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‘Crazy Rich Asians’ charms audiences with humor and warmth

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‘Crazy Rich Asians’ charms audiences with humor and warmth

Kaitlin Wong, A&E Editor

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Glamor and romance are at the forefront of Crazy Rich Asians, however, the true beauty of the movie is its heartwarming story about courage and its hilarious and relatable characters. Crazy Rich Asians successfully brings the lovable characters of Kevin Kwan’s 2013 novel of the same name to the big screen and in doing so, the movie has advanced the push for minorities in Hollywood.

One of the most notable features of Crazy Rich Asians, is that is the first movie with a modern story to have an all-Asian cast since 1993’s Joy Luck Club. The success of the movie is a step forward toward the inclusion of minorities in Hollywood because it proves that movies featuring Asians is marketable and able to be well-received. Another reason that Crazy Rich Asians is so significant because it makes sure that none of the characters are simple stereotypes. It is refreshing for all viewers to see Asians portray positive characters, and it’s especially influential for Asian viewers to see people like themselves on screen.

The music throughout the movie is also groundbreaking, as it features many Asian artists and many tracks sung in Chinese. The most impressive track is easily Katherine Ho’s rendition of Coldplay’s “Yellow.” Ho beautifully sings in Mandarin, which demonstrates how Crazy Rich Asians is proud to embrace Asian culture.   

Crazy Rich Asians stars Constance Wu, known for the ABC series Fresh Off the Boat. Wu plays Rachel, an economics professor that was raised by her mother after moving to America from China. The movie starts off with her agreeing to go with her boyfriend, Nick Young (Henry Golding), to Singapore. They agree to attend Nick’s friend’s wedding and also to meet Nick’s family for the first time.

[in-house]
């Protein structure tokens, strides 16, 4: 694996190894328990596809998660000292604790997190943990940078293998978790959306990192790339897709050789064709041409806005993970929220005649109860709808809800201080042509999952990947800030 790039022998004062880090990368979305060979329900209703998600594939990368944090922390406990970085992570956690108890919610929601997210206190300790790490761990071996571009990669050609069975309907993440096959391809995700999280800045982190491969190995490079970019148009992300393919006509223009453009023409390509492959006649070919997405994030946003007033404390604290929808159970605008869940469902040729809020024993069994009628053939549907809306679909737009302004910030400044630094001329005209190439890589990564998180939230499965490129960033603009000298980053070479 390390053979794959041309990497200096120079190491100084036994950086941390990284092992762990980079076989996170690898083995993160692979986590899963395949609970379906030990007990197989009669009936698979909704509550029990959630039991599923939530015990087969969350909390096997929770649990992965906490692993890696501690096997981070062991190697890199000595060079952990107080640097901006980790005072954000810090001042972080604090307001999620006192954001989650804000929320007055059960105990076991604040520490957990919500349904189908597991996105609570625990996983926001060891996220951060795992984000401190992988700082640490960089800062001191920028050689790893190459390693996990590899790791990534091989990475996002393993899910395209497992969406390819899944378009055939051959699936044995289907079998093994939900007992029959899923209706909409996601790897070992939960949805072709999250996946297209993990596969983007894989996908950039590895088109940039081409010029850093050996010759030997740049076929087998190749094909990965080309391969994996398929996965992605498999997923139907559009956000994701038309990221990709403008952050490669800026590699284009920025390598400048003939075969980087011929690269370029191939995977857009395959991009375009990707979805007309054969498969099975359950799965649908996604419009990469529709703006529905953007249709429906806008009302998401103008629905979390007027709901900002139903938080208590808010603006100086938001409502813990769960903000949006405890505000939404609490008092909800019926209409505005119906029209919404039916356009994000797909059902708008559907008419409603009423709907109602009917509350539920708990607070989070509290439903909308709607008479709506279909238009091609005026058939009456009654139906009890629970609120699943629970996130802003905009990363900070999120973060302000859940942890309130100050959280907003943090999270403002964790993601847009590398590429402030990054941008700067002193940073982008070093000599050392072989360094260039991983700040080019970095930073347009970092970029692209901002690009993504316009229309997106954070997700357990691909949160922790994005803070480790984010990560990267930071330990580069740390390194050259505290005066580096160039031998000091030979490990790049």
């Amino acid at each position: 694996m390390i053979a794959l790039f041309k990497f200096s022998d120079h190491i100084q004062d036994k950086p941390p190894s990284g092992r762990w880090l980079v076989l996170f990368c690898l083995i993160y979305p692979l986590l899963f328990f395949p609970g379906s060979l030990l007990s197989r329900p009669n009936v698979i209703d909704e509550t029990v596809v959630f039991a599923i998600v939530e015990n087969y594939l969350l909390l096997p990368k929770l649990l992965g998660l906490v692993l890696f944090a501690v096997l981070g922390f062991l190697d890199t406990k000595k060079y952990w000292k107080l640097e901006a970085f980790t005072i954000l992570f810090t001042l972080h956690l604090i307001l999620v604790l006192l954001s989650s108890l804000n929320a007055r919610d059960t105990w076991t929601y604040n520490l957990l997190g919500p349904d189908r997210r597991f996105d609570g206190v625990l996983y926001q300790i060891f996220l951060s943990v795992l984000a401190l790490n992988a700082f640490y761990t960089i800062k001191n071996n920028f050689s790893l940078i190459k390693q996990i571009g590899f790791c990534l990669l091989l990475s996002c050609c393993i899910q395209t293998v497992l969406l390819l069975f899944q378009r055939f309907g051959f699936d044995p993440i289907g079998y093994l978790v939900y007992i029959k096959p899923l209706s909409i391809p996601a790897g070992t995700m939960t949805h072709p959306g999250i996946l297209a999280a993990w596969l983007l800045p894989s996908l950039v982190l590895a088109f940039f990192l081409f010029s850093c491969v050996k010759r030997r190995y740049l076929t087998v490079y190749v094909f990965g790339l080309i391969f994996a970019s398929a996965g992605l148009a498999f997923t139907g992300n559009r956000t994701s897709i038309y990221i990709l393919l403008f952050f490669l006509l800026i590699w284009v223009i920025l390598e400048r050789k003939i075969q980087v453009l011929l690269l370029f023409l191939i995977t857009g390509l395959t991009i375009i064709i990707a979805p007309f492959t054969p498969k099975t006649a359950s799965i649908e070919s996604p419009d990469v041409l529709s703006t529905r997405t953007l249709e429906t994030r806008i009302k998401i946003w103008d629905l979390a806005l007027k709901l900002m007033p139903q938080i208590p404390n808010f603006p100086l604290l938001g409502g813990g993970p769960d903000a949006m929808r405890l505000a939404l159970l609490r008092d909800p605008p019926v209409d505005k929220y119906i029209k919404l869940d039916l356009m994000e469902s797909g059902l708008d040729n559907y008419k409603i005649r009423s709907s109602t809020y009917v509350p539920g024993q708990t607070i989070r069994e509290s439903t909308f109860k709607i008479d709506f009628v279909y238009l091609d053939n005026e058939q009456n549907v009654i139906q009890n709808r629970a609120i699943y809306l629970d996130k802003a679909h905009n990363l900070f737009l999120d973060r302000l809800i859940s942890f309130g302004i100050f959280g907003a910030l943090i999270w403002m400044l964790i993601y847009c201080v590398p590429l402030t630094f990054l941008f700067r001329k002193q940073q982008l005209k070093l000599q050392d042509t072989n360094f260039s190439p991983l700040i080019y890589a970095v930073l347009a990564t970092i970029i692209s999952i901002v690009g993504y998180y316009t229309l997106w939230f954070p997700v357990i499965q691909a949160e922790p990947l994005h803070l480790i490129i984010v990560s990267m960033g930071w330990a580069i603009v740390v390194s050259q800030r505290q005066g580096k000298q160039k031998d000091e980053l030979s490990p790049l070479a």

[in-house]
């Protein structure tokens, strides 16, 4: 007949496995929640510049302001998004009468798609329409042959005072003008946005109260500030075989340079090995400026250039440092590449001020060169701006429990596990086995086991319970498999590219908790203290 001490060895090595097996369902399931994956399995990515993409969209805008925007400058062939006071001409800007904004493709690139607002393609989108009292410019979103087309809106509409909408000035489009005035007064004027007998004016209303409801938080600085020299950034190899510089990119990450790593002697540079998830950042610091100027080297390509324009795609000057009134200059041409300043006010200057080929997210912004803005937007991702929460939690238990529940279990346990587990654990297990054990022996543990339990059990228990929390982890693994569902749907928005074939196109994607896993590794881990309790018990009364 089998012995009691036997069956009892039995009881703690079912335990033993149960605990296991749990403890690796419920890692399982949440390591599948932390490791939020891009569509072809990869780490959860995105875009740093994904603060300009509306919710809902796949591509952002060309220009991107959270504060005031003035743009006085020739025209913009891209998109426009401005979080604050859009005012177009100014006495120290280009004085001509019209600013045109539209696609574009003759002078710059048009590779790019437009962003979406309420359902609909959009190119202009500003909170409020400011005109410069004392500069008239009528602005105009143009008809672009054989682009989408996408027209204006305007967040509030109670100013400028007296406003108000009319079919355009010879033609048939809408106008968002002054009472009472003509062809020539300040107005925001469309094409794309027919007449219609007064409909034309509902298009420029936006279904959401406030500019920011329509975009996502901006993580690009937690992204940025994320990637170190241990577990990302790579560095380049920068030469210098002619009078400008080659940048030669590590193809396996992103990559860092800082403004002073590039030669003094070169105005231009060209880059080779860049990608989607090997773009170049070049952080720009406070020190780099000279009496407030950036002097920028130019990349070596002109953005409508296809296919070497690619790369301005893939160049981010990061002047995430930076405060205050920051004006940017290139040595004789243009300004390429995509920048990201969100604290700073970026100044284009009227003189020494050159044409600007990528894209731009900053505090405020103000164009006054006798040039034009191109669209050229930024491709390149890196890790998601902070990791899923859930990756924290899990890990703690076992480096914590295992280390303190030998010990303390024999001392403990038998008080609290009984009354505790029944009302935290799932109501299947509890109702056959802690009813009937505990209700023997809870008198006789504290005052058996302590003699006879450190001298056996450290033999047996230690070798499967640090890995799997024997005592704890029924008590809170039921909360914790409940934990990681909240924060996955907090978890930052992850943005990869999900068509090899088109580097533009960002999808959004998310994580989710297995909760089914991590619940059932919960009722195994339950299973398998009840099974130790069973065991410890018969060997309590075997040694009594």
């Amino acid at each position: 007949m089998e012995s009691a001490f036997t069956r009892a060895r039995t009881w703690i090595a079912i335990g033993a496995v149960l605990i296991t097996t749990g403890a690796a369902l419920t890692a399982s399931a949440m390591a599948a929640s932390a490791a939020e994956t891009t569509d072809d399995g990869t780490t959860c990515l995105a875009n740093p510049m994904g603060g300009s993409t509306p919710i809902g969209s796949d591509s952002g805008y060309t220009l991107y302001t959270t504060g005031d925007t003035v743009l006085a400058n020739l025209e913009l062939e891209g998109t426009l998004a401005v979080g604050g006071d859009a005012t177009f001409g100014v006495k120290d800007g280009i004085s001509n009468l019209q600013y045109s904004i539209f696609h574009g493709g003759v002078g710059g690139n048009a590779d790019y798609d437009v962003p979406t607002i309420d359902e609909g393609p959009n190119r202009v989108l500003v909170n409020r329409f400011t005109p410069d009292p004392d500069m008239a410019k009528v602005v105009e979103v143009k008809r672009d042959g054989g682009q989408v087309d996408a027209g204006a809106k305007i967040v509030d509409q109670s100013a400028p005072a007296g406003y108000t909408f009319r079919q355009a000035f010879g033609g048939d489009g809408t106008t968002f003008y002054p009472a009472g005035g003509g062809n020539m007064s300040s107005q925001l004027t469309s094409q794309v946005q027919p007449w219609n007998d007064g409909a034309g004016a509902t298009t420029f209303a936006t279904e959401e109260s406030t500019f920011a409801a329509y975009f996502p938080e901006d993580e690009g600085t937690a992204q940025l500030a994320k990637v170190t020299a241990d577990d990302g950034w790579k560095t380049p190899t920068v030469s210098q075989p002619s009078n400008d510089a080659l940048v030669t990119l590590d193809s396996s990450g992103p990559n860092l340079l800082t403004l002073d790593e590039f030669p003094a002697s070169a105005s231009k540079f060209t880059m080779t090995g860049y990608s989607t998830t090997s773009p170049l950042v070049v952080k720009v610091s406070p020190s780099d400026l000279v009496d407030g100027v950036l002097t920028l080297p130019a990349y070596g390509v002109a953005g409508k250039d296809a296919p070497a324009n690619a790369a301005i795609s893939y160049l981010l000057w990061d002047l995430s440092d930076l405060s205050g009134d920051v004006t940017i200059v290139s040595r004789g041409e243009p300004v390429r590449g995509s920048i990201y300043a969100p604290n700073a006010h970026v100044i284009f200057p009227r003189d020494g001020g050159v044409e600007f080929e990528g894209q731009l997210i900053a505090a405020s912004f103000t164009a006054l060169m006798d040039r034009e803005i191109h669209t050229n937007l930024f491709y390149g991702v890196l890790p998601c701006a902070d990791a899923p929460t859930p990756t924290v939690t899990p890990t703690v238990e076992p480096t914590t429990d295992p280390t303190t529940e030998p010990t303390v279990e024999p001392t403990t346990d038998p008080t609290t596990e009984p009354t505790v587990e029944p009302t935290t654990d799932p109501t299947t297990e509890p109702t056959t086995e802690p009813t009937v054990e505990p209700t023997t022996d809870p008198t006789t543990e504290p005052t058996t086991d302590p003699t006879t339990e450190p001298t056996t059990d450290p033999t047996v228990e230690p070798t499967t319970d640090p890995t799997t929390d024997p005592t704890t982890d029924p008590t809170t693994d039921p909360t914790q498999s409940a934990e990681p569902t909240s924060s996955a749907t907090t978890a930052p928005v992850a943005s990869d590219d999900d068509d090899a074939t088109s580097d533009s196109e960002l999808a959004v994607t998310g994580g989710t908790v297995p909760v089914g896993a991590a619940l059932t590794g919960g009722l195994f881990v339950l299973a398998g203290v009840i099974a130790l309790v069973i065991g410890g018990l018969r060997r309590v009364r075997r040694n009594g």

Upon arriving in Singapore, Rachel is thrust into the world of snobby elitists as she realizes that Nick’s family is extremely wealthy. Crazy Rich Asians does have the formulaic plotline of many of its romantic comedy predecessors (poor girl falls in love with the insanely rich boy), but the execution of the plot avoids many clichés. Crazy Rich Asians achieves a more mature story by placing Rachel’s struggle to win over Nick’s judgemental mother and the backlash of dating Nick as its focus.

As Rachel struggles through it all, her quirky best friend from college, Peik Lin, is there to help her figure out the customs of the insanely rich and impress Nick’s mother. Peik Lin is played by Awkwafina, whose real name is Nora Lum, and is known for her rapping and her role in Ocean’s 8. Awkwafina does an amazing job lightening the mood of the whole movie with her spot-on portrayal of Peik Lin’s witty and candid nature. Awkwafina and Wu play well off each other, creating memorable and touching scenes of the two friends together. Overall, Wu’s performance of Rachel is what really brings the movie together because she genuinely captures the emotions and fierce spirit of her character making viewers root for Rachel from start to finish.

Crazy Rich Asians shows Rachel facing the criticism from the rich and stumbling through the intricacies of their society, which reminds viewers of how people refuse to cower in the face of disapproval and instead act selflessly for the people they care about.

Link to photo – (https://commons.wikimedia.org/wiki/File:Singapore_Skyline_Panorama.jpg)

 

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About the Writer
Kaitlin Wong, A&E Editor

Kaitlin is currently a sophomore and the arts and entertainment editor. She began writing for the Logue in her freshman year. Outside of Logue, Kaitlin...

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‘Crazy Rich Asians’ charms audiences with humor and warmth